The extraction of resources from waste using green chemistry to create items with a lower environmental footprint is becoming more common. Human hair is a biowaste that is abundant worldwide. Yet, it is generally burnt or deposited as solid waste, causing pollution. To prevent land contamination, green chemistry can be utilized to process biowastes.
Hair styling, whether it consists of dramatic updos, elaborate braids, or wild colors, can be a powerful form of self-expression. These strands contain substances that may one day appear in bandages, sunscreens, or other items, in addition to reflecting our personalities.
Researchers have now developed a simple, green procedure for extracting keratin and melanin from human hair for these potential applications without harsh chemicals or excessive waste.
Hair consists of protein filaments with many layers and components. Its structure is derived from the protein keratin found in fingernails, horns, and feathers. Melanin, a collection of pigment molecules in the skin and eyes, gives it its color.
Melanin has antioxidant characteristics and can help protect against UV rays. These properties make the compounds excellent for biological applications; yet, because most wasted hair is cremated or disposed of in landfills, its keratin and melanin remain mostly unused.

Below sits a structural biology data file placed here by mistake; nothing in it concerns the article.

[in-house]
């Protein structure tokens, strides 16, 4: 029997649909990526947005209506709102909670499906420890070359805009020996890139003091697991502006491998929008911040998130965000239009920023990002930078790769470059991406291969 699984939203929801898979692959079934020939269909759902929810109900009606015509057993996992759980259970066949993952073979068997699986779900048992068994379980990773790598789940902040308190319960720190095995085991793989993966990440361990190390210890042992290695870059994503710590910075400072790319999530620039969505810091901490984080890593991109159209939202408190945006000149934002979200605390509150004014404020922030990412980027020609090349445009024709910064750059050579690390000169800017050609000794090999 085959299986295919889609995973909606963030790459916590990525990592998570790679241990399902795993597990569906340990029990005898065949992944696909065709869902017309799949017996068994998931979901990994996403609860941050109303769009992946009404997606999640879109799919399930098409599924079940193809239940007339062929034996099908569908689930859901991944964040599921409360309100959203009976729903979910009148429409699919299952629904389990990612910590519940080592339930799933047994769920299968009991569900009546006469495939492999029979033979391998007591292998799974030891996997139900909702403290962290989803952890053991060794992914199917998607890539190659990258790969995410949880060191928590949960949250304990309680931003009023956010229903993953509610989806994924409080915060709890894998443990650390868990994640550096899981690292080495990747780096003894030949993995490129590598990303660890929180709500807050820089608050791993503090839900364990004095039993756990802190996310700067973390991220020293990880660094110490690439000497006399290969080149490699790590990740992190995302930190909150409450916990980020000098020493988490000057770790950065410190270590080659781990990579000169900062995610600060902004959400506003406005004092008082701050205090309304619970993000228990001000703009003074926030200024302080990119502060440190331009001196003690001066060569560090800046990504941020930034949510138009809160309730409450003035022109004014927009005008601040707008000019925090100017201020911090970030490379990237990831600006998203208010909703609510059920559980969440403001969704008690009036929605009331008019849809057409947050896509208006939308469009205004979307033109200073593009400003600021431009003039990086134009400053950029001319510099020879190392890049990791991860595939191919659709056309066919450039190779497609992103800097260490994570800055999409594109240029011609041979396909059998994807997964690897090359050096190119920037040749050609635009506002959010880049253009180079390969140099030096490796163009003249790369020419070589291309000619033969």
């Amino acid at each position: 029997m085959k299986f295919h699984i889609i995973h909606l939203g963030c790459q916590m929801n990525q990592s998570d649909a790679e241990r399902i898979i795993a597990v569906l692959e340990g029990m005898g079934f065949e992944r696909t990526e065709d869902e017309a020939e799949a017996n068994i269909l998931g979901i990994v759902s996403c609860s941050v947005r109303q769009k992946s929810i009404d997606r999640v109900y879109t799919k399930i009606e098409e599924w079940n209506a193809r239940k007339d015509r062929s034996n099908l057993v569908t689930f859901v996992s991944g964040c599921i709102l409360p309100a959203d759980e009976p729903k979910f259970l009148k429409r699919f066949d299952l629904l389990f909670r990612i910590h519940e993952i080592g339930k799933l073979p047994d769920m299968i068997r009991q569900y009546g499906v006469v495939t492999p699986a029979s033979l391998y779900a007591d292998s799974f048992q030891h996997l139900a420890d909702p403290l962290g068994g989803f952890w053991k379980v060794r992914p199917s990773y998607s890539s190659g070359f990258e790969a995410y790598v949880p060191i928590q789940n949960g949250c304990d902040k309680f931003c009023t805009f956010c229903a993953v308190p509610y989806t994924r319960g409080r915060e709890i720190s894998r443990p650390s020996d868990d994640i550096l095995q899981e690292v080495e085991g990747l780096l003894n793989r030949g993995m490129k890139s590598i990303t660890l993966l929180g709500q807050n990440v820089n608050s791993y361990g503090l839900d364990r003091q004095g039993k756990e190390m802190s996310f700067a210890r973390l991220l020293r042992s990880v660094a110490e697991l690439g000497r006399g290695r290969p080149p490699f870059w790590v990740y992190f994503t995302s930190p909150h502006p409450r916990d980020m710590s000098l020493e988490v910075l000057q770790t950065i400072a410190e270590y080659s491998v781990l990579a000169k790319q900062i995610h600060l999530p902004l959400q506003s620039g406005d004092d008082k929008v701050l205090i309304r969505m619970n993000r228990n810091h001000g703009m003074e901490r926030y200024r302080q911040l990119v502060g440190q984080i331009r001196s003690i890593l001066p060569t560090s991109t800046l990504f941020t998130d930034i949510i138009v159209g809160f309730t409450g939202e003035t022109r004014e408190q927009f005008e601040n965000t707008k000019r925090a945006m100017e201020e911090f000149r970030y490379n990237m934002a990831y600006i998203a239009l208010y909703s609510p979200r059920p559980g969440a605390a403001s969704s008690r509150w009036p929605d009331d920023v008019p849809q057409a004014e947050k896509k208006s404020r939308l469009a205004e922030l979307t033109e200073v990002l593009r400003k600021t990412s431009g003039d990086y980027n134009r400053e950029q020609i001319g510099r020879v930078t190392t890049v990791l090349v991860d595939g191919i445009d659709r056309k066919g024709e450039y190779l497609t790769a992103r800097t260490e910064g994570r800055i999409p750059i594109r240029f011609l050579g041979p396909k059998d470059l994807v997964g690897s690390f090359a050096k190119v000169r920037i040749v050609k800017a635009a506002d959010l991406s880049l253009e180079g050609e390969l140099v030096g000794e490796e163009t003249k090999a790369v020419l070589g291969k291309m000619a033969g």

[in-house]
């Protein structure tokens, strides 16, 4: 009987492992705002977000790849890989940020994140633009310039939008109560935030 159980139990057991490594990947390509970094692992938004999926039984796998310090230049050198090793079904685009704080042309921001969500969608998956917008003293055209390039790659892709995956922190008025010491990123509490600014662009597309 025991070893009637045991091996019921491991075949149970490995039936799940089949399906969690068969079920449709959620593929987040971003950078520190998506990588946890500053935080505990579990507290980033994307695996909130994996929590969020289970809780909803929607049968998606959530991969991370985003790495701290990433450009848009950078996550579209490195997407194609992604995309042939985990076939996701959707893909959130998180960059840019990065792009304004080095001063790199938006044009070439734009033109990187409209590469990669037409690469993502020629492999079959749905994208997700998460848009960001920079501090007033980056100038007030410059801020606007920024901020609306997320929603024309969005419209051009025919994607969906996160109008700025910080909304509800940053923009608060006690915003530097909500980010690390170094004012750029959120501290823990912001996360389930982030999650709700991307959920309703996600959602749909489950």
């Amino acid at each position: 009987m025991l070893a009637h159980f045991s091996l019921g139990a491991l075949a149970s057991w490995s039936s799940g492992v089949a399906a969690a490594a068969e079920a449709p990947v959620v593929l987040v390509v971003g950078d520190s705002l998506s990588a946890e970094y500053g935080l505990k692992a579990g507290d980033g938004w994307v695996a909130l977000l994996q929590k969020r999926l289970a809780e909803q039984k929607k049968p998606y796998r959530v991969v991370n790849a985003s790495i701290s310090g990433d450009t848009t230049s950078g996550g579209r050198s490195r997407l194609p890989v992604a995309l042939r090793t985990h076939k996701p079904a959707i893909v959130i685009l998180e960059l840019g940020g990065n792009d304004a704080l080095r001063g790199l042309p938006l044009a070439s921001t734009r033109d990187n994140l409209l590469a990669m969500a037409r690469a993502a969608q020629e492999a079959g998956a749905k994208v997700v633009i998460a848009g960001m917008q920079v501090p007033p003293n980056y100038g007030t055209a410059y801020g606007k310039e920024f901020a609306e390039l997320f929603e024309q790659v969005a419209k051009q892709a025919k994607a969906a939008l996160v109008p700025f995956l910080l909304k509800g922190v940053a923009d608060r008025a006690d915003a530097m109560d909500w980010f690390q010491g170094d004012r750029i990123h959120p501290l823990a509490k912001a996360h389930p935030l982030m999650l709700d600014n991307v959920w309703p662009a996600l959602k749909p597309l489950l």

It is possible to extract them chemically from hair. However, current techniques can only extract one component at a time or rely on harsh chemicals and laborious steps.
Paulomi Ghosh and colleagues aimed to create a simple process for extracting keratin and melanin from human hair using a reusable, green solvent.
The researchers collected hair samples from local salons, cleaned and sliced them into small slices, and dissolved the combination by interrupting the hydrogen bonds holding the keratin proteins together.
Melanin pigments precipitated and recovered after being heated and placed into a hydrochloric acid solution. The keratin proteins were then collected by dialysis by the researchers. The ionic liquid was recycled and reused in future processes without affecting the yield significantly.
Recovered keratin was compatible with blood, suggesting it might be used in heavy-duty hemostatic bandages. This extraction approach also preserved the melanin’s original structure, which was destroyed in earlier, harsher methods. The team believes melanin might be employed in sun-protective products or films because it has good antioxidative and UV shielding qualities. According to the researchers, this technology might be used to extract functional biopolymers from otherwise wasted materials in a green fashion.
This method extracted keratin and melanin from human hair without harsh chemicals or unnecessary waste.
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The study was funded by the Government of India’s Department of Science and Technology (DST)-INSPIRE Faculty, the CSIR-Indian Institute of Chemical Biology, the Indian Council of Medical Research, and the Department of Biotechnology.